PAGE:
I hope all our first-year students studying ‘Introduction to Christian Doctrine and History’ have been watching BBC1’s latest costume drama epic based on the Hilary Mantel novels, ‘Wolf Hall’.
Unlike some previous romps into this tumultuous period in our history, such as ‘The Tudors’, this adaptation picks out the various delicate threads that underlay events that we group together under the grand name of ‘Reformation’. Power, personality, philosophical principles, the overhanging influence of international politics and, of course, conviction and faith, all played a part in decisions that affected not just individual lives but the future religious shape of our country.
The issue of principle versus self-preservation was a real question for people at this time. In this situation was it right, as Anne Boleyn and the later radical Christian group the Familists thought, to say whatever would keep you alive? Or was it justifiable, as happened in episode 3, to stand up and declaim your faith knowing it meant your life? Given flesh and put to the test, these questions do not appear quite so straightforward as they might seem in the black and white of print on paper.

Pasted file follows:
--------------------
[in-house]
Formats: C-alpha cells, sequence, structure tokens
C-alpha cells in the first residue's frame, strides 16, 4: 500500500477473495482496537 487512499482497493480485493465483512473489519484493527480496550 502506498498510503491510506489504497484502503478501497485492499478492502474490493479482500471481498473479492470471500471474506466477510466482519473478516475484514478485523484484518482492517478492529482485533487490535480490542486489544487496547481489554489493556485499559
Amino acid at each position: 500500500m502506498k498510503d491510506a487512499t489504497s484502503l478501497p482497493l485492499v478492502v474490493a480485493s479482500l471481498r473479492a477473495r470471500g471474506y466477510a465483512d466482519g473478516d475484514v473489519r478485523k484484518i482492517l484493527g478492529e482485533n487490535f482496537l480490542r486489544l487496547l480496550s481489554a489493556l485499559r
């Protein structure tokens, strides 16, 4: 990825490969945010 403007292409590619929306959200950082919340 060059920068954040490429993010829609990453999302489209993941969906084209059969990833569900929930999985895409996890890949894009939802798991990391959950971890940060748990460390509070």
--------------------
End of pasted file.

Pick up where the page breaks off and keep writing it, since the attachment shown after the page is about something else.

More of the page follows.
I have recently returned from the Society for the Study of Theology conference at St John’s College, Durham.
The theme for this year was ‘Speech and Silence’. It was a topic that certainly got people talking. At times we also came up against the limit of words, as we confronted spaces where we do not know how to speak, let alone what to say. One of these moments was the contribution by the black liberation theologian Robert Beckford. His plenary paper presented a room of 200 theologians, almost all of whom were white, with the reality that we still have not constructed a theological language to deal with the experience of empire or to reflect post-colonial culture.
Another of these moments was engendered by the contribution from Gerard Loughlin of Durham University, who talked about the history of the Anglican church’s response to societal changes surrounding sexuality. This paper was delivered raw, in the immediate aftermath of the Church of England’s official response to the legalisation of gay marriage. It portrayed the desperation of feeling at a loss for words. In both of these cases, and others, the task of theology is to help the church to learn to speak. Like a patient recovering from the trauma of a stroke, this will be a laborious process. There will be confusion and malapropism, the frustration of feeling tongue-tied. Nevertheless, without it we will become mute; constrained within ourselves, unable to communicate or to be heard, and, ultimately, invisible.